Is There Such a Thing as “Clean Wine”?
Hang around wine lovers long enough and you’ll likely hear the phrases “clean” or “unprocessed wine”—but do these buzzwords actually mean anything? We brought that question to an industry insider.
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There are plenty of buzzwords surrounding wine: organic, natural, and, yes, even clean. But does that word hold any real meaning? And, more importantly, can wine really be clean?
Andrea Morris, beverage director of the renowned Union Square Cafe in New York and an advanced sommelier with the Court of Master Sommeliers, explains that there’s really no such thing as “clean” or “unprocessed” wine. “The word ‘processed’ is such a tricky word because, at the end of the day, making wine is a process,” she says. “I think using ‘low-intervention’ is more useful.”
All wines, Morris explains, require some level of intervention. But the winemaking process isn’t solely about additives, ingredients, or even the grapes themselves. It involves how grapes are cultivated and harvested and what practices are in place at any given vineyard. “Any great winemaker is going to tell you that great wine is made in the vineyard rather than the winery,” Morris says. “At the end of the day, I think the discussion about clean wine really has to be a discussion of what’s going on in the vineyard and not just in the bottle in the winery.” Low-intervention wines made with organic grapes are typically free of fillers, extracts, and coloring agents, according to Morris. “If you’re starting with these beautiful, well-tended-to grapes, you’re not going to add a bunch of extracts.”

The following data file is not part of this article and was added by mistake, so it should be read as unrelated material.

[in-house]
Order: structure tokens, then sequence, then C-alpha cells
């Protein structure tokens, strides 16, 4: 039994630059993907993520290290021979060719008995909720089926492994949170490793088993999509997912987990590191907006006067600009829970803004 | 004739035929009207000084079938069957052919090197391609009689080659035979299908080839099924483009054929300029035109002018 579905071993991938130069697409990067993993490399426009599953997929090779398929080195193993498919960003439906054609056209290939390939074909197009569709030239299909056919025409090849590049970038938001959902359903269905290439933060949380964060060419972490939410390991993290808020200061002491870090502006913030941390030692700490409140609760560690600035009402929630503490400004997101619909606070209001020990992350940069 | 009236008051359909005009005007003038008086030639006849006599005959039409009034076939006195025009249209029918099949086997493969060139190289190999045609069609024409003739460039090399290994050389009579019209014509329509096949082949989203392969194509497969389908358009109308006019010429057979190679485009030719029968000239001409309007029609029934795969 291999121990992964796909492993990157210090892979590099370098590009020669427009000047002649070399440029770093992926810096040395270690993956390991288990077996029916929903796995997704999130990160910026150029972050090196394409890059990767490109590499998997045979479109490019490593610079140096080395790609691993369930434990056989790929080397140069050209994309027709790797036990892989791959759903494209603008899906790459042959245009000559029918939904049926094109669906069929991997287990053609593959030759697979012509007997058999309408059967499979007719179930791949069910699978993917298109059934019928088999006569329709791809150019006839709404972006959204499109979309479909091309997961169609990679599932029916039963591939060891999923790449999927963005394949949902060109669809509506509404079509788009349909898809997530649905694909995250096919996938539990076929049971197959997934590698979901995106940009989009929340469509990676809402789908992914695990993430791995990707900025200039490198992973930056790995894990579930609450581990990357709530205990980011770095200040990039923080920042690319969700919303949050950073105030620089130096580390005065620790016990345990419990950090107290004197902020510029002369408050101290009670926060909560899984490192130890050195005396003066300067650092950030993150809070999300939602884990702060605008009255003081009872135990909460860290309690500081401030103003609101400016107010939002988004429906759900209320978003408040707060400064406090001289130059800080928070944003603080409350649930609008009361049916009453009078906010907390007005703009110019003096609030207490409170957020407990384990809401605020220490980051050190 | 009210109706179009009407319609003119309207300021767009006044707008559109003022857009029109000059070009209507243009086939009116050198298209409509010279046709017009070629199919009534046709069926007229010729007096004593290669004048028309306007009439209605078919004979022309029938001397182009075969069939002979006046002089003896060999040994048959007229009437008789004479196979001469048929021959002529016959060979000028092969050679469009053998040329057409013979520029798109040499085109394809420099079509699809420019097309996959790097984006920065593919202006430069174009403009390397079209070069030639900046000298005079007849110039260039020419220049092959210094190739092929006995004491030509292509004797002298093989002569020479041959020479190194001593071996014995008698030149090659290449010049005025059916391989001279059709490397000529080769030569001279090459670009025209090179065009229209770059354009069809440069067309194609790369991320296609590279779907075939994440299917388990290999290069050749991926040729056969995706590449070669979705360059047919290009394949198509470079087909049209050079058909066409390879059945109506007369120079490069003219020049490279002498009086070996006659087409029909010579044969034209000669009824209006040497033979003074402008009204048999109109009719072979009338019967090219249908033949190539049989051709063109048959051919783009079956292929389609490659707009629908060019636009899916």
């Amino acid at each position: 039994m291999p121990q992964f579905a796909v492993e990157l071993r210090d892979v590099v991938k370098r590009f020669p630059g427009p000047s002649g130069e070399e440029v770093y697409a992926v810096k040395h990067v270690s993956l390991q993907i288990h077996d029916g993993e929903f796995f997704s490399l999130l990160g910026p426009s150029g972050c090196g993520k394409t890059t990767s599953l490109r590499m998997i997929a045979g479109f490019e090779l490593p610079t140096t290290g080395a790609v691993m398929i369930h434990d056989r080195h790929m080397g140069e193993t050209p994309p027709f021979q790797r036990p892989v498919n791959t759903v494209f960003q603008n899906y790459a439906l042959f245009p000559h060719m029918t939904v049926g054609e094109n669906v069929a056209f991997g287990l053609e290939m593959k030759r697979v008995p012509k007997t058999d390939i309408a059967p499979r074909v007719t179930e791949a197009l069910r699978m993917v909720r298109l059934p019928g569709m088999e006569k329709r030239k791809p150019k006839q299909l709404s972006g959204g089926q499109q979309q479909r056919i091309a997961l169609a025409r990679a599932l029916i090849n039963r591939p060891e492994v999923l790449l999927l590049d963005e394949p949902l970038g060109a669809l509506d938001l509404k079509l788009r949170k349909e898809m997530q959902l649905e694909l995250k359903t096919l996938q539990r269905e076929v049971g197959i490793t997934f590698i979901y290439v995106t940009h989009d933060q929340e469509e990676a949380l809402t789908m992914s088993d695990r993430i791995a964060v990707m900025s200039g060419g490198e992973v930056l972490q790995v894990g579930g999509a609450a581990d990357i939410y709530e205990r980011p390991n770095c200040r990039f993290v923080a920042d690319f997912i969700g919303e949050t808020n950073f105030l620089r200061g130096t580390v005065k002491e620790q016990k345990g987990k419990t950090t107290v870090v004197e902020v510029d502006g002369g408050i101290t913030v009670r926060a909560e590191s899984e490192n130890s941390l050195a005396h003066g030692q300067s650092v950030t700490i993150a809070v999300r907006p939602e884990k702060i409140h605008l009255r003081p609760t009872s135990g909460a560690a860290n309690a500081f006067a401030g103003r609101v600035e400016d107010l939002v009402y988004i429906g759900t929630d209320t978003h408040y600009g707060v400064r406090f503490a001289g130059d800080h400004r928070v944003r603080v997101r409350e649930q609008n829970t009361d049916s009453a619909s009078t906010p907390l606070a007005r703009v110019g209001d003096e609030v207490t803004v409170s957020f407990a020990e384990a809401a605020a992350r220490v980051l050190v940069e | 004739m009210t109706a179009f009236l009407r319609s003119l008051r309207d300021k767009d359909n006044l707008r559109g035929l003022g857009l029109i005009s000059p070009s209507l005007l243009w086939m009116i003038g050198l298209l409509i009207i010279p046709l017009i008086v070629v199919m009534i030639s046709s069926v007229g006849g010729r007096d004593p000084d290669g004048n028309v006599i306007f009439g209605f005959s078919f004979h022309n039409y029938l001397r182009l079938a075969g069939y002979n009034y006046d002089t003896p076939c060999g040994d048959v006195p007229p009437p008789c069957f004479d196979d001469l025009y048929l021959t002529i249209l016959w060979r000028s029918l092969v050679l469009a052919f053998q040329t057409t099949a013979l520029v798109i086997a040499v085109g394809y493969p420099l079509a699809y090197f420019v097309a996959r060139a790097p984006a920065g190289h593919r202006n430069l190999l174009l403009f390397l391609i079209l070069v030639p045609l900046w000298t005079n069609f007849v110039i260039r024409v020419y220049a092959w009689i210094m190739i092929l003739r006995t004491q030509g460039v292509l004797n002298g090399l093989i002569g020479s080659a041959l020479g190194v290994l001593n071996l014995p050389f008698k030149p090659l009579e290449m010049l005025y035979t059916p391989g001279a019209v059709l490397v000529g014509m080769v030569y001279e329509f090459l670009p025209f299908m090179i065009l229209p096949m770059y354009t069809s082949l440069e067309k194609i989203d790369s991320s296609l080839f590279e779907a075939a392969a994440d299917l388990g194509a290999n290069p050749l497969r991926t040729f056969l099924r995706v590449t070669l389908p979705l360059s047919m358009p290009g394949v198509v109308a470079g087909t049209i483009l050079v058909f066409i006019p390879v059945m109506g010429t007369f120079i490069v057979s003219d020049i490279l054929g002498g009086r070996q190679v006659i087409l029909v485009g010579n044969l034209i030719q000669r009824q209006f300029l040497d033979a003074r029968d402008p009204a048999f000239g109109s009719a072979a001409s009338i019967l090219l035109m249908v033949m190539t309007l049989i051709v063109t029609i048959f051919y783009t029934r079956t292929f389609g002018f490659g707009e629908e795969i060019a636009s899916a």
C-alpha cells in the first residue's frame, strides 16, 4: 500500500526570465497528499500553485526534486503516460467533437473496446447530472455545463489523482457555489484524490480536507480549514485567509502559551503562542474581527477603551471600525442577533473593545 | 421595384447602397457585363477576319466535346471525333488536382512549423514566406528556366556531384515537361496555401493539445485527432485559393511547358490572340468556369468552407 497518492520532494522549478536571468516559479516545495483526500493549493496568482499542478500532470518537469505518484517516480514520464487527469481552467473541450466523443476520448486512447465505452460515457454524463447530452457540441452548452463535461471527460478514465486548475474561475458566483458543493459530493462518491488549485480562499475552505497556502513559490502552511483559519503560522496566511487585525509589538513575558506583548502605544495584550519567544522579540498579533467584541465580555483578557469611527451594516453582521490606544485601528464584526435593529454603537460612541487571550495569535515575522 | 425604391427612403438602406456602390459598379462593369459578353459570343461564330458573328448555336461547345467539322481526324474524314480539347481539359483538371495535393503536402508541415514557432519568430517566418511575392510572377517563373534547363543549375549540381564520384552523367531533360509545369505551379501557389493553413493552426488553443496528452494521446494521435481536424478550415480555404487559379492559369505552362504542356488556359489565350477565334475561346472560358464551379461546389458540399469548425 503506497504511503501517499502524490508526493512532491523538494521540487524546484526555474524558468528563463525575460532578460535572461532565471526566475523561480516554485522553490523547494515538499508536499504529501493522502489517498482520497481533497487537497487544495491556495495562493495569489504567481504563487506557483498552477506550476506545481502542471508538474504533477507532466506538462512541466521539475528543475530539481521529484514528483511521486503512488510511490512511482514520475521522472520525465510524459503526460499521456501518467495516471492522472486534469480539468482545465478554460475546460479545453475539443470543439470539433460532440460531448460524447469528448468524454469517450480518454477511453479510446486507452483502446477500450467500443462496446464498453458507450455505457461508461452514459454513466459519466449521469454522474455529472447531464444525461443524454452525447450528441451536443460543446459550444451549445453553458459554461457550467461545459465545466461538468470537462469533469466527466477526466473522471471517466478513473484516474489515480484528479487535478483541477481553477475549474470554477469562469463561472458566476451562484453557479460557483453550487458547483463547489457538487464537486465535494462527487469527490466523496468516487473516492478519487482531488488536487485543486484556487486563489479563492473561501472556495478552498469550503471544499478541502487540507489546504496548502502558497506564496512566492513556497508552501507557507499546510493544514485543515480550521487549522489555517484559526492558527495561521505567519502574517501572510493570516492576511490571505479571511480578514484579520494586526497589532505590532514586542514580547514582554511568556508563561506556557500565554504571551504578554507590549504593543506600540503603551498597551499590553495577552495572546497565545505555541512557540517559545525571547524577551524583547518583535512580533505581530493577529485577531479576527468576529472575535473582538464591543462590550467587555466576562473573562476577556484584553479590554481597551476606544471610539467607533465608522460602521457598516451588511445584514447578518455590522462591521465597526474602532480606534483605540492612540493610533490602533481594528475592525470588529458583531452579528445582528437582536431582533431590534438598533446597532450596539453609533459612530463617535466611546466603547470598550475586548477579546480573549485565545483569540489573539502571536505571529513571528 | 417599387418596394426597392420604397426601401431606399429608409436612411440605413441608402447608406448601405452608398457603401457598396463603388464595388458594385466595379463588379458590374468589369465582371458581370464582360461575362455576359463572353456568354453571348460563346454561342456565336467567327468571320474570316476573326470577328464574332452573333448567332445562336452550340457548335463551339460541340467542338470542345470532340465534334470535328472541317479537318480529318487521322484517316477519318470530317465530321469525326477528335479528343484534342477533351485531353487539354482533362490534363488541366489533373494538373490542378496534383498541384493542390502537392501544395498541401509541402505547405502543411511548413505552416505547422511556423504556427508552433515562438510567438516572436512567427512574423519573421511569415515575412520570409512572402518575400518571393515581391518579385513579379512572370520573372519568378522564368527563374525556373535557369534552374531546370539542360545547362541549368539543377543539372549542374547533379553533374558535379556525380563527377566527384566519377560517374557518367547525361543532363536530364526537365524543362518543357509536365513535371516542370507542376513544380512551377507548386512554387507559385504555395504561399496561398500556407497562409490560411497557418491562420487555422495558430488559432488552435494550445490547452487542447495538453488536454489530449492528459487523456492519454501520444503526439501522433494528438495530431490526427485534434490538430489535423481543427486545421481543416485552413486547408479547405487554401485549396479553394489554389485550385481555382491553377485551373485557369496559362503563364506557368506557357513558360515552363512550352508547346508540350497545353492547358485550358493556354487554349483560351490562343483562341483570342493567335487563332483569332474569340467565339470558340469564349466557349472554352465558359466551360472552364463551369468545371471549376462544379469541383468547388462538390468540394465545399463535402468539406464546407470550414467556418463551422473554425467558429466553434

Below, Morris shares some of her favorite low-intervention wines to pack for picnics, beach days, and sunny summer get-togethers.
Hope Well Chenin Blanc
Created by winemaker Mimi Casteel at Hope Well in Willamette Valley, Oregon, this chenin blanc is a total treat. “It’s just delicious, super refreshing,” Morris says. Casteel has a background in forestry and agriculture, so this is a wine that’s intimately tied to the land the grapes are grown on. According to Morris, Hope Well is a leader in the regenerative-farming movement, making this chenin blanc a sustainable pick, too.
Mas Jullien Coteaux du Languedoc Rosé
Morris considers this darker-hued rosé from the Languedoc region of France a great value. She says it’s “slightly funkier” than other rosés in all the best ways, and comes from a winemaker that’s a standout when it comes to organic grapes and low-intervention practices. Plus, its fuller body makes it a perfect alfresco sip. “It can stand up to whatever you bring on your picnic,” Morris says.
Aslina Sauvignon Blanc
If you’re searching for a rock-star white wine, this South African sauvignon blanc delivers both in its delicious flavor profile and its impressive background. Winemaker Ntsiki Biyela first launched Aslina Wines in 2016, and though she’s something of a newcomer, her wines are already well regarded. “She’s actually the first woman of color to have her own winery in South Africa, which is incredible,” Morris says.
Camille Mélinand Chiroubles
You’ve got to try this wine on a warm afternoon or evening. “I always love Beaujolais in the spring, and it tends to be very low-intervention,” Morris says. “Camille Mélinand is doing great things.” Mélinand, who handcrafts small amounts of wine from vineyards in Fleurie and Chiroubles, comes from a family of wine growers and focuses on natural farming and production methods.
Maker Pinot Noir
This red wine created by the woman-owned Handley Cellars in Anderson Valley, California, packs one impressive punch in a convenient, grab-and-go can. It’s dry, with zero grams of sugar, but it doesn’t skimp on flavor, offering notes of cherry, cranberry, and plum paired with a hint of spice. Plus, this award-winning pinot is organically farmed.